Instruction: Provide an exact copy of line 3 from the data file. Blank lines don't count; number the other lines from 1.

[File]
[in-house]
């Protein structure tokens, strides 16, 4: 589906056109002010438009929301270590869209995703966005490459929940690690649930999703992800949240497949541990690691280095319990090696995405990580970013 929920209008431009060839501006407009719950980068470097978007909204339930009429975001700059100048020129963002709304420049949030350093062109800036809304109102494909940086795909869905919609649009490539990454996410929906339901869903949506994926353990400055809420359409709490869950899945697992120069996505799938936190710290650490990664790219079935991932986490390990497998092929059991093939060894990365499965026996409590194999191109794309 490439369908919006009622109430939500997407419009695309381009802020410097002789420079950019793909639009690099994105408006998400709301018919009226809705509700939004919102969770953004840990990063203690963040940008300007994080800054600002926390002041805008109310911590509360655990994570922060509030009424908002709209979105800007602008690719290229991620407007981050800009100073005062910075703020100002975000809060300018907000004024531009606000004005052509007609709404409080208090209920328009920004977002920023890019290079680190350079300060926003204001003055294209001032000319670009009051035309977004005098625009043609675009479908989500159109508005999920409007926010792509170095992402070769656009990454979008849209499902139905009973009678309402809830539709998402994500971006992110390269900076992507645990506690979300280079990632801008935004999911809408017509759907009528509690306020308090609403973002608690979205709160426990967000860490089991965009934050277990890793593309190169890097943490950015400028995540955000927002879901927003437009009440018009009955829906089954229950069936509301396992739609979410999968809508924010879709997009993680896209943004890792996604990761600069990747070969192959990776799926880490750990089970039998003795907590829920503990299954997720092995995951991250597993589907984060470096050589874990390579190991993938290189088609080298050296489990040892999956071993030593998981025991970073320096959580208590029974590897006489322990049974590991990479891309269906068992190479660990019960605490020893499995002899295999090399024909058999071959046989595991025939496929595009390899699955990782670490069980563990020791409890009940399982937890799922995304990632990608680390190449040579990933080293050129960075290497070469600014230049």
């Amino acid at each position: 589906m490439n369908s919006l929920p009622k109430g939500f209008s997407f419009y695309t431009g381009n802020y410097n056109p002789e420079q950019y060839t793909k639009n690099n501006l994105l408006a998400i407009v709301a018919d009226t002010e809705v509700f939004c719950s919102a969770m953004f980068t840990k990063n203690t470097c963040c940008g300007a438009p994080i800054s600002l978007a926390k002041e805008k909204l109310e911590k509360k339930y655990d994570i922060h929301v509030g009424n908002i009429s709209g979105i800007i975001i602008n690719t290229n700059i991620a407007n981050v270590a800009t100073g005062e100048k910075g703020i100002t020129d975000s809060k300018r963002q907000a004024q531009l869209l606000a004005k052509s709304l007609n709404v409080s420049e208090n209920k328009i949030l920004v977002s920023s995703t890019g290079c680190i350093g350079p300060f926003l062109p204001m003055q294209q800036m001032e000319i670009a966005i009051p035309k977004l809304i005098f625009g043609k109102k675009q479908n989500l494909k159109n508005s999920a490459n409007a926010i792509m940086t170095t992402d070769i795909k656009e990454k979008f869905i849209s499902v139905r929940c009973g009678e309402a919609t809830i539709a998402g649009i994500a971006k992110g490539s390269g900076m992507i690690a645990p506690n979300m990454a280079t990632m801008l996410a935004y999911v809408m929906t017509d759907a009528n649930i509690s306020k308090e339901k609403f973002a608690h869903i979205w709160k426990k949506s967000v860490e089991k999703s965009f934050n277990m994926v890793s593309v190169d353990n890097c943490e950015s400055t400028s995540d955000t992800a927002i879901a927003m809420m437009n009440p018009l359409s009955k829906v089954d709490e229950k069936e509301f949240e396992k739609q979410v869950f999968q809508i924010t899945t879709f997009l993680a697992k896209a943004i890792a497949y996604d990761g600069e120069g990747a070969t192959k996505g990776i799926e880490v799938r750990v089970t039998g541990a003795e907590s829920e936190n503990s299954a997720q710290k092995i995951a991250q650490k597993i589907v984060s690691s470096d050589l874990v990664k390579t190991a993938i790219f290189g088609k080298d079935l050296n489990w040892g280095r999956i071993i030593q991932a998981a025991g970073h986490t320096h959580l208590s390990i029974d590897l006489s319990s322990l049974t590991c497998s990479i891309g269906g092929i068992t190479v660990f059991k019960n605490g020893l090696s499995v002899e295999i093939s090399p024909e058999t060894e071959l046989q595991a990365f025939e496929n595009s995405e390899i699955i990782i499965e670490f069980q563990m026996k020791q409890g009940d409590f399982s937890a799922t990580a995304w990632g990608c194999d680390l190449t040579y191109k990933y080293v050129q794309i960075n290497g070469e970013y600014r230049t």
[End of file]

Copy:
């Amino acid at each position: 589906m490439n369908s919006l929920p009622k109430g939500f209008s997407f419009y695309t431009g381009n802020y410097n056109p002789e420079q950019y060839t793909k639009n690099n501006l994105l408006a998400i407009v709301a018919d009226t002010e809705v509700f939004c719950s919102a969770m953004f980068t840990k990063n203690t470097c963040c940008g300007a438009p994080i800054s600002l978007a926390k002041e805008k909204l109310e911590k509360k339930y655990d994570i922060h929301v509030g009424n908002i009429s709209g979105i800007i975001i602008n690719t290229n700059i991620a407007n981050v270590a800009t100073g005062e100048k910075g703020i100002t020129d975000s809060k300018r963002q907000a004024q531009l869209l606000a004005k052509s709304l007609n709404v409080s420049e208090n209920k328009i949030l920004v977002s920023s995703t890019g290079c680190i350093g350079p300060f926003l062109p204001m003055q294209q800036m001032e000319i670009a966005i009051p035309k977004l809304i005098f625009g043609k109102k675009q479908n989500l494909k159109n508005s999920a490459n409007a926010i792509m940086t170095t992402d070769i795909k656009e990454k979008f869905i849209s499902v139905r929940c009973g009678e309402a919609t809830i539709a998402g649009i994500a971006k992110g490539s390269g900076m992507i690690a645990p506690n979300m990454a280079t990632m801008l996410a935004y999911v809408m929906t017509d759907a009528n649930i509690s306020k308090e339901k609403f973002a608690h869903i979205w709160k426990k949506s967000v860490e089991k999703s965009f934050n277990m994926v890793s593309v190169d353990n890097c943490e950015s400055t400028s995540d955000t992800a927002i879901a927003m809420m437009n009440p018009l359409s009955k829906v089954d709490e229950k069936e509301f949240e396992k739609q979410v869950f999968q809508i924010t899945t879709f997009l993680a697992k896209a943004i890792a497949y996604d990761g600069e120069g990747a070969t192959k996505g990776i799926e880490v799938r750990v089970t039998g541990a003795e907590s829920e936190n503990s299954a997720q710290k092995i995951a991250q650490k597993i589907v984060s690691s470096d050589l874990v990664k390579t190991a993938i790219f290189g088609k080298d079935l050296n489990w040892g280095r999956i071993i030593q991932a998981a025991g970073h986490t320096h959580l208590s390990i029974d590897l006489s319990s322990l049974t590991c497998s990479i891309g269906g092929i068992t190479v660990f059991k019960n605490g020893l090696s499995v002899e295999i093939s090399p024909e058999t060894e071959l046989q595991a990365f025939e496929n595009s995405e390899i699955i990782i499965e670490f069980q563990m026996k020791q409890g009940d409590f399982s937890a799922t990580a995304w990632g990608c194999d680390l190449t040579y191109k990933y080293v050129q794309i960075n290497g070469e970013y600014r230049t």